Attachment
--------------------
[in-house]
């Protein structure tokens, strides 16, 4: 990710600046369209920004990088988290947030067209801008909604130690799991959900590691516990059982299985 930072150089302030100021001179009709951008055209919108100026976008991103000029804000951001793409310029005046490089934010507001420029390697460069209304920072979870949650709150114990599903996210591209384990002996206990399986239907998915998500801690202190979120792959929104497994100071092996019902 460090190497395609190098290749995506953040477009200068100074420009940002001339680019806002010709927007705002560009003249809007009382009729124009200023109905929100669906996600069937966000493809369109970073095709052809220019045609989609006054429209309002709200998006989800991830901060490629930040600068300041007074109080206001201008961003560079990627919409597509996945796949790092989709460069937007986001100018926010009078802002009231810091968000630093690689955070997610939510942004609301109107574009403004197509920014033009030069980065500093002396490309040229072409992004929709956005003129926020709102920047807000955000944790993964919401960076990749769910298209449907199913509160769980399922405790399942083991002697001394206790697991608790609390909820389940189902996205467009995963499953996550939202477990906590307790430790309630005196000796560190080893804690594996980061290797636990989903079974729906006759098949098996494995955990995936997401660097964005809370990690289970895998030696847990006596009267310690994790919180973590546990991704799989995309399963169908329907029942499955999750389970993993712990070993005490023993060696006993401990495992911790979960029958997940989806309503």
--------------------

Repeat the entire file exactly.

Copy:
[in-house]
């Protein structure tokens, strides 16, 4: 990710600046369209920004990088988290947030067209801008909604130690799991959900590691516990059982299985 930072150089302030100021001179009709951008055209919108100026976008991103000029804000951001793409310029005046490089934010507001420029390697460069209304920072979870949650709150114990599903996210591209384990002996206990399986239907998915998500801690202190979120792959929104497994100071092996019902 460090190497395609190098290749995506953040477009200068100074420009940002001339680019806002010709927007705002560009003249809007009382009729124009200023109905929100669906996600069937966000493809369109970073095709052809220019045609989609006054429209309002709200998006989800991830901060490629930040600068300041007074109080206001201008961003560079990627919409597509996945796949790092989709460069937007986001100018926010009078802002009231810091968000630093690689955070997610939510942004609301109107574009403004197509920014033009030069980065500093002396490309040229072409992004929709956005003129926020709102920047807000955000944790993964919401960076990749769910298209449907199913509160769980399922405790399942083991002697001394206790697991608790609390909820389940189902996205467009995963499953996550939202477990906590307790430790309630005196000796560190080893804690594996980061290797636990989903079974729906006759098949098996494995955990995936997401660097964005809370990690289970895998030696847990006596009267310690994790919180973590546990991704799989995309399963169908329907029942499955999750389970993993712990070993005490023993060696006993401990495992911790979960029958997940989806309503």